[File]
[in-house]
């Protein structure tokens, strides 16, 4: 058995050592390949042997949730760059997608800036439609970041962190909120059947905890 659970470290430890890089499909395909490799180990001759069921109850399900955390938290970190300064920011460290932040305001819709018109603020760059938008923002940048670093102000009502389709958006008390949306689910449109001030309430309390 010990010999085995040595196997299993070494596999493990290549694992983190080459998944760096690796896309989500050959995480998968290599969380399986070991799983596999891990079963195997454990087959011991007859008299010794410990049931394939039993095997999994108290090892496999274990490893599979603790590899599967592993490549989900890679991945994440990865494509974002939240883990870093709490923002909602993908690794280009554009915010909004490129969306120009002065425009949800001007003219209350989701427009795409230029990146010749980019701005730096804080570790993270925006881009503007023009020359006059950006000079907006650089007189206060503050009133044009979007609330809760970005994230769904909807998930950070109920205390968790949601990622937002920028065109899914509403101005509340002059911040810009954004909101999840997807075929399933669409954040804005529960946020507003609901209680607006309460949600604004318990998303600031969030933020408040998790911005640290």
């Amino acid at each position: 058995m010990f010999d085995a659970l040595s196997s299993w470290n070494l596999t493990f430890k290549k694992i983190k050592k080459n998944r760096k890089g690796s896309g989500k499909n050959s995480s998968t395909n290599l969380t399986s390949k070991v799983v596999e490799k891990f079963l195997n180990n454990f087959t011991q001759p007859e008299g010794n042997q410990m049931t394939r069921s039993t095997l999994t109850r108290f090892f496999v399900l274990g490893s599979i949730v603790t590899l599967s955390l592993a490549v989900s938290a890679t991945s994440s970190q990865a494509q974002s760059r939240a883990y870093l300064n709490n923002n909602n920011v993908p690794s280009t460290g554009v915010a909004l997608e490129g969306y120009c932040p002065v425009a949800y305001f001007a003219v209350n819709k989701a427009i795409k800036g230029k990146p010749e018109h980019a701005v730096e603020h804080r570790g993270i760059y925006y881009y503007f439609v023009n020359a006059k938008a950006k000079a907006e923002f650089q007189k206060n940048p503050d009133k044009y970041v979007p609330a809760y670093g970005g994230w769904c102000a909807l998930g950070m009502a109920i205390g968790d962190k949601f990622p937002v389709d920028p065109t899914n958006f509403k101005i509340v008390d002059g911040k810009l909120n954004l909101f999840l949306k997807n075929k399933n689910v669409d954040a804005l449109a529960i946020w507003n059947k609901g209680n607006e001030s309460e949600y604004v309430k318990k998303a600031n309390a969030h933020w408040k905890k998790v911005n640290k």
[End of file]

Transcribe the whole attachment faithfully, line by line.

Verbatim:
[in-house]
């Protein structure tokens, strides 16, 4: 058995050592390949042997949730760059997608800036439609970041962190909120059947905890 659970470290430890890089499909395909490799180990001759069921109850399900955390938290970190300064920011460290932040305001819709018109603020760059938008923002940048670093102000009502389709958006008390949306689910449109001030309430309390 010990010999085995040595196997299993070494596999493990290549694992983190080459998944760096690796896309989500050959995480998968290599969380399986070991799983596999891990079963195997454990087959011991007859008299010794410990049931394939039993095997999994108290090892496999274990490893599979603790590899599967592993490549989900890679991945994440990865494509974002939240883990870093709490923002909602993908690794280009554009915010909004490129969306120009002065425009949800001007003219209350989701427009795409230029990146010749980019701005730096804080570790993270925006881009503007023009020359006059950006000079907006650089007189206060503050009133044009979007609330809760970005994230769904909807998930950070109920205390968790949601990622937002920028065109899914509403101005509340002059911040810009954004909101999840997807075929399933669409954040804005529960946020507003609901209680607006309460949600604004318990998303600031969030933020408040998790911005640290």
């Amino acid at each position: 058995m010990f010999d085995a659970l040595s196997s299993w470290n070494l596999t493990f430890k290549k694992i983190k050592k080459n998944r760096k890089g690796s896309g989500k499909n050959s995480s998968t395909n290599l969380t399986s390949k070991v799983v596999e490799k891990f079963l195997n180990n454990f087959t011991q001759p007859e008299g010794n042997q410990m049931t394939r069921s039993t095997l999994t109850r108290f090892f496999v399900l274990g490893s599979i949730v603790t590899l599967s955390l592993a490549v989900s938290a890679t991945s994440s970190q990865a494509q974002s760059r939240a883990y870093l300064n709490n923002n909602n920011v993908p690794s280009t460290g554009v915010a909004l997608e490129g969306y120009c932040p002065v425009a949800y305001f001007a003219v209350n819709k989701a427009i795409k800036g230029k990146p010749e018109h980019a701005v730096e603020h804080r570790g993270i760059y925006y881009y503007f439609v023009n020359a006059k938008a950006k000079a907006e923002f650089q007189k206060n940048p503050d009133k044009y970041v979007p609330a809760y670093g970005g994230w769904c102000a909807l998930g950070m009502a109920i205390g968790d962190k949601f990622p937002v389709d920028p065109t899914n958006f509403k101005i509340v008390d002059g911040k810009l909120n954004l909101f999840l949306k997807n075929k399933n689910v669409d954040a804005l449109a529960i946020w507003n059947k609901g209680n607006e001030s309460e949600y604004v309430k318990k998303a600031n309390a969030h933020w408040k905890k998790v911005n640290k």